The Teen Editorial Staff is made up of 5 teens who curate the review portion of the TeenTix blog and manage the TeenTix Newsroom. More information about the Teen Editorial Staff can be found HERE.

The TeenTix Press Corps promotes critical thinking, communication, and information literacy through criticism and journalism practice for teens. For more information about the Press Corps program see HERE.

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Spontaneity Captures the Essence of a Wes Anderson World

Review of Yes Anderson at Jet City Improv.

Written by TeenTix Press Corps Newsroom Writer Jaiden Borowski, and edited by Teen Editorial Staff Member Huma Ali!

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Wes Anderson, the filmmaker of notable movies like The Royal Tenenbaums and Moonrise Kingdom, inspired the team at Jet City Improv to design the show Yes Anderson—based off of a social media following of Anderson’s called “Accidentally Wes Anderson.” After hearing about the basis of this show, the questions that arose weren’t “How would Jet City Improv accomplish this?” or “What led them to attempt this challenge?” Rather, my initial thought was, “What is ‘Accidentally Wes Anderson’?” More commonly referred to as Accidental Anderson, as was revealed after a quick Google search, it’s a website where people post pictures of places that look like they could have been ripped straight out of an Anderson film.

Because I haven’t seen many of Wes Anderson’s works, I wondered if this show would prove applicable to an audience unfamiliar with the context, like myself. As the show began, I quickly realized it’s broadly relatable. From the beginning, the Anderson style wasn’t forced into the show and flowed well with the sudden, random changes in plot that improv provides.

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Behind the Scenes of the New Guard Partner Meeting

​A look inside one of our favorite annual events!

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Each year, The New Guard: Teen Arts Leadership Society invites representatives from our Arts Partners to come scope out what its constituents are most interested in, what makes them attend events, and how to get more teens through their doors. This year's meeting took place on January 23, 2019.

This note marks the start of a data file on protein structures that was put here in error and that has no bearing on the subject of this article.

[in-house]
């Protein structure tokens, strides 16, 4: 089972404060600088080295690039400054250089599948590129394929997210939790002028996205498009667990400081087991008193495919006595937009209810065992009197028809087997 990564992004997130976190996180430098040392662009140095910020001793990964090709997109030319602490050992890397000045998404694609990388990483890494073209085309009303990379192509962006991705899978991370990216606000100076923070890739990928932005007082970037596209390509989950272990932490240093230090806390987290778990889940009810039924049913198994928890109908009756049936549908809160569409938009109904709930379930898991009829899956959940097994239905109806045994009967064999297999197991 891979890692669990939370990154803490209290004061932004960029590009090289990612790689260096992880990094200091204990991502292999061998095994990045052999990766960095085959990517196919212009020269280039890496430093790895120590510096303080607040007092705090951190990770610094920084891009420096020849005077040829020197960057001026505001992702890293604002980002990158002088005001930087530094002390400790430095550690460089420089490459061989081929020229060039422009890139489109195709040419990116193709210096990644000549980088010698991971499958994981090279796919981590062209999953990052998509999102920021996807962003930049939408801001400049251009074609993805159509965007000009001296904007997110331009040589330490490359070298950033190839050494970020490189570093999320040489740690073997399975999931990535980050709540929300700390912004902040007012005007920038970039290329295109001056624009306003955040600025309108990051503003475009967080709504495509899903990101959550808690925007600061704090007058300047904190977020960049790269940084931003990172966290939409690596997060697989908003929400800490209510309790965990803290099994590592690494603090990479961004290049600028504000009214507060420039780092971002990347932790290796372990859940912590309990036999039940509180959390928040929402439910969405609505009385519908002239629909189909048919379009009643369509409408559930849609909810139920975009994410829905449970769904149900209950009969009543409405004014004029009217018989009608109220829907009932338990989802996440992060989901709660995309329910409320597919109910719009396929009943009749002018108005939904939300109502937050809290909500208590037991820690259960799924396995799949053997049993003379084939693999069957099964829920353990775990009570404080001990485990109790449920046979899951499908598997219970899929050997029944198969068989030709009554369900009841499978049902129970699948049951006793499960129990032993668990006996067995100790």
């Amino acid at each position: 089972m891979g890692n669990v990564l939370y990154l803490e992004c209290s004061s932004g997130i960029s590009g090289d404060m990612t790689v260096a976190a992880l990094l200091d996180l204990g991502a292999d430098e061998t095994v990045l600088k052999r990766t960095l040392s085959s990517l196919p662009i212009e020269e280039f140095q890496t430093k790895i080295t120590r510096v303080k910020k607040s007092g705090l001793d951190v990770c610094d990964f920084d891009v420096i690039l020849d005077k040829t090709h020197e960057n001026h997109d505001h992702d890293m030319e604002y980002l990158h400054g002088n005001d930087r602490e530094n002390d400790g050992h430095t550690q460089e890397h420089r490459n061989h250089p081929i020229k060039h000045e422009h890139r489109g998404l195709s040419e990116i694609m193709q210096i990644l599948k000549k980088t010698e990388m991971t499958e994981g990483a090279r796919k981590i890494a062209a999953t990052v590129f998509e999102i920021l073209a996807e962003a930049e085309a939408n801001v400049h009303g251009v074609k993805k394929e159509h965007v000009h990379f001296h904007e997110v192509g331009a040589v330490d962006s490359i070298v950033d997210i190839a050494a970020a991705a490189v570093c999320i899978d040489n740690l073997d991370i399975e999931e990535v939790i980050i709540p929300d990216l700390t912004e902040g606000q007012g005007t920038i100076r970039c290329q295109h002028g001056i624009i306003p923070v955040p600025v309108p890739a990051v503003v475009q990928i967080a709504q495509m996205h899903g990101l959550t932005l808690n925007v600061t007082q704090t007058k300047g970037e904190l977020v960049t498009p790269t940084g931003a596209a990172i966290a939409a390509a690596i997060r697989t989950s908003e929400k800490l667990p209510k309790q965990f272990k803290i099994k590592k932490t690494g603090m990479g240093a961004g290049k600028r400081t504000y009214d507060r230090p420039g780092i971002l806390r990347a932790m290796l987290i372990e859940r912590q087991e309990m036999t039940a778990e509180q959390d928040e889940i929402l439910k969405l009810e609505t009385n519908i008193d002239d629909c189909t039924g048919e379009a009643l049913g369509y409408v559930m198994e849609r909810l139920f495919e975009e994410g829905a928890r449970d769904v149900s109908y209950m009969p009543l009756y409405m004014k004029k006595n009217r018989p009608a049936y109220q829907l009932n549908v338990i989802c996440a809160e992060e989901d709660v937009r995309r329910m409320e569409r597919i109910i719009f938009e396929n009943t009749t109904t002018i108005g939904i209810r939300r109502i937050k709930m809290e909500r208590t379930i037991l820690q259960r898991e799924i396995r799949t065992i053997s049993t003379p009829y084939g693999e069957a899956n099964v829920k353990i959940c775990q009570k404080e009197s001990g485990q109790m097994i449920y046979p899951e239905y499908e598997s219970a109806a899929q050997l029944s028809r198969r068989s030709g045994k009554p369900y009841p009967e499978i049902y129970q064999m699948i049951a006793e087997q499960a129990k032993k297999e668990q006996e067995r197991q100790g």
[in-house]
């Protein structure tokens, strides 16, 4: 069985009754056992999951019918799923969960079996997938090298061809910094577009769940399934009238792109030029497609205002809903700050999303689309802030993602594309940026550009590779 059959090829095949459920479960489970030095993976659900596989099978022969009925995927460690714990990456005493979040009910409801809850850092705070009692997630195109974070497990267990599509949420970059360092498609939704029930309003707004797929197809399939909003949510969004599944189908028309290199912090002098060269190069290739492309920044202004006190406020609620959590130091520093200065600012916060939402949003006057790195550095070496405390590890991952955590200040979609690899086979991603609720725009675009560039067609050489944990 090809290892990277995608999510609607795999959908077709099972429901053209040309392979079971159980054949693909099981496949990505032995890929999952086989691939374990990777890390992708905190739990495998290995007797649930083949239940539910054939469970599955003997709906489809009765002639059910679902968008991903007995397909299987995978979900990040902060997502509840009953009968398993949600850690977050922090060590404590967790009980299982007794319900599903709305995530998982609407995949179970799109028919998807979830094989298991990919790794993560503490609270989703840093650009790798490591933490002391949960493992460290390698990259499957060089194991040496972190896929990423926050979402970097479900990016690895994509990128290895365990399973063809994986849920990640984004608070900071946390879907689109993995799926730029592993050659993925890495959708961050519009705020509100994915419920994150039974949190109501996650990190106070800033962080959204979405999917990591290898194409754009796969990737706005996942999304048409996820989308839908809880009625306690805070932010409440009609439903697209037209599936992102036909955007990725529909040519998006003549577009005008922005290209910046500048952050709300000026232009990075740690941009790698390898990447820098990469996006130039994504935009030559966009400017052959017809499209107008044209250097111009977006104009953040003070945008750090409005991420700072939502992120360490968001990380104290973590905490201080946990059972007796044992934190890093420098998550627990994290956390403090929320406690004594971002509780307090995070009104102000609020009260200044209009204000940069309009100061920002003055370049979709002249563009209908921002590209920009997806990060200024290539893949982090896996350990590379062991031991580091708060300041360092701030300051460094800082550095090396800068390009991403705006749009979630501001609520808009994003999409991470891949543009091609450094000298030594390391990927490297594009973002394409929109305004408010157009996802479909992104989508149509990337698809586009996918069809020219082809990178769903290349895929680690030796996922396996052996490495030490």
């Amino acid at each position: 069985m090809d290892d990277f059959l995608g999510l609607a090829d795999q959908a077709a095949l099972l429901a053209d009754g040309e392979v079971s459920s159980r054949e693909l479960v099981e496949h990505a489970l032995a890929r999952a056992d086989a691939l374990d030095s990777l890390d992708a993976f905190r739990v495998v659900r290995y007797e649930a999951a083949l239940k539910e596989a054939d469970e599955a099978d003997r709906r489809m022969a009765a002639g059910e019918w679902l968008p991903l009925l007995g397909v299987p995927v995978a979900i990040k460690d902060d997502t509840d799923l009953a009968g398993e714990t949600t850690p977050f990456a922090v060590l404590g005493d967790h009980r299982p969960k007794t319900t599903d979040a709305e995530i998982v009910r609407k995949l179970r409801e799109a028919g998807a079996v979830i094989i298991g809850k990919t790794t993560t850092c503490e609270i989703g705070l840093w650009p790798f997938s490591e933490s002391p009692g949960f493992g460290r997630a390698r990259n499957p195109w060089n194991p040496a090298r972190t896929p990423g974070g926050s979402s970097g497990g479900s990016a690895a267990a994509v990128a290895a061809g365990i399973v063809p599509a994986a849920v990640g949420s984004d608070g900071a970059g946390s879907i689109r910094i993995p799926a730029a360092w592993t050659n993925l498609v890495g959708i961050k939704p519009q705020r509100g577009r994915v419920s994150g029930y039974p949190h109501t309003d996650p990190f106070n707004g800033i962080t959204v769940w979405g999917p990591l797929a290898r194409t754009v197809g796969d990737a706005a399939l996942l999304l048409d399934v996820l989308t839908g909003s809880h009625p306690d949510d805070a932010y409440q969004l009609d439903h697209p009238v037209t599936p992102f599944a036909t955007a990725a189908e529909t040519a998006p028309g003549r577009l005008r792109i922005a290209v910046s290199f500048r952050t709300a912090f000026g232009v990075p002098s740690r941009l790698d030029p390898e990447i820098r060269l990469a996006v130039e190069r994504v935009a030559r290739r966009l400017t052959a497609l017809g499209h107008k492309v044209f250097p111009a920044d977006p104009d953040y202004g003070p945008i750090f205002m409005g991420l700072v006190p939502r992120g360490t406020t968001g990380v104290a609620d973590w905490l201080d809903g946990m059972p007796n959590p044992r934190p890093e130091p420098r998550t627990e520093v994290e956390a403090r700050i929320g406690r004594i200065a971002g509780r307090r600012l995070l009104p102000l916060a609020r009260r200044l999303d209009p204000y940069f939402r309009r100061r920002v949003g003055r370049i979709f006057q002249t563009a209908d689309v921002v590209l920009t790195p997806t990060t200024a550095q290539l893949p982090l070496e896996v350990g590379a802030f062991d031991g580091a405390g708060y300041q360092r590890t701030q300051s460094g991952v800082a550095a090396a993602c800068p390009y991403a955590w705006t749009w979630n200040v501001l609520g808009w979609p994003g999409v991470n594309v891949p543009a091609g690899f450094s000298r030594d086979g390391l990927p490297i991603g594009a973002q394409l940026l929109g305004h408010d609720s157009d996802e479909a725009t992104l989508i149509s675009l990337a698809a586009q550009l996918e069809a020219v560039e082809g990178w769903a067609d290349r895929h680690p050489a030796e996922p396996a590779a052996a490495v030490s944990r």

In a large, round-table discussion that started off the meeting, we discussed topics like social media use, trigger warnings, promotional ideas, and more - and everyone came away knowing more about our arts community! Then, we broke off into small groups so each Arts Partner could get a more personal look into the minds of youth in the Pacific Northwest. Lots of our Partners took this time to ask about specific programming they have coming up to get a better idea of how to invite teens into their space and create art that young people want to see.

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Announcing Beyond the Review: An Immersive Arts Journalism Intensive!

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We are excited to launch applications for the very first "Beyond the Review" Press Corps Intensive. The Beyond the Review Intensive is a deep-dive workshop into the craft of arts journalism. In this week-long immersive course, ten teens will work with professional arts journalists to learn how to interview artists, and write previews and features of art events. Teens will receive one-on-one mentorship on their writing, and, at the end of the program, their work will be published on the TeenTix blog!

The best part of it all? This program is FREE!